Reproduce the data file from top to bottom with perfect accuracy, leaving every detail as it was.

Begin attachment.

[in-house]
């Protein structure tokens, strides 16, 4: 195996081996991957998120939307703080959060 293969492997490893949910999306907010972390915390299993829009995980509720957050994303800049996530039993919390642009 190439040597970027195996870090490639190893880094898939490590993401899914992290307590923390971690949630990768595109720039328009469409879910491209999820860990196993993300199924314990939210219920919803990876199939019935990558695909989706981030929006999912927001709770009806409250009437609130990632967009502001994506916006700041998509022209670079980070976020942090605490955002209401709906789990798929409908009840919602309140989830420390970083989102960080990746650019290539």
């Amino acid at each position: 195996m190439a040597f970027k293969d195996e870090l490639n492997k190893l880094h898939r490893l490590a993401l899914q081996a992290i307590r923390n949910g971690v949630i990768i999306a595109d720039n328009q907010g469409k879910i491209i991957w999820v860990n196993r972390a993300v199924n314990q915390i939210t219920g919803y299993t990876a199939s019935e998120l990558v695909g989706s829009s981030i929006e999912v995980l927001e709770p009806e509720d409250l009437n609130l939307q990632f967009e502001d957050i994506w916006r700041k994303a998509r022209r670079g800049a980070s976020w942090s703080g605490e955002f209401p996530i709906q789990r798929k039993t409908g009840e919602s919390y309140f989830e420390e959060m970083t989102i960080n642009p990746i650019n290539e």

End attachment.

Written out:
[in-house]
């Protein structure tokens, strides 16, 4: 195996081996991957998120939307703080959060 293969492997490893949910999306907010972390915390299993829009995980509720957050994303800049996530039993919390642009 190439040597970027195996870090490639190893880094898939490590993401899914992290307590923390971690949630990768595109720039328009469409879910491209999820860990196993993300199924314990939210219920919803990876199939019935990558695909989706981030929006999912927001709770009806409250009437609130990632967009502001994506916006700041998509022209670079980070976020942090605490955002209401709906789990798929409908009840919602309140989830420390970083989102960080990746650019290539």
């Amino acid at each position: 195996m190439a040597f970027k293969d195996e870090l490639n492997k190893l880094h898939r490893l490590a993401l899914q081996a992290i307590r923390n949910g971690v949630i990768i999306a595109d720039n328009q907010g469409k879910i491209i991957w999820v860990n196993r972390a993300v199924n314990q915390i939210t219920g919803y299993t990876a199939s019935e998120l990558v695909g989706s829009s981030i929006e999912v995980l927001e709770p009806e509720d409250l009437n609130l939307q990632f967009e502001d957050i994506w916006r700041k994303a998509r022209r670079g800049a980070s976020w942090s703080g605490e955002f209401p996530i709906q789990r798929k039993t409908g009840e919602s919390y309140f989830e420390e959060m970083t989102i960080n642009p990746i650019n290539e």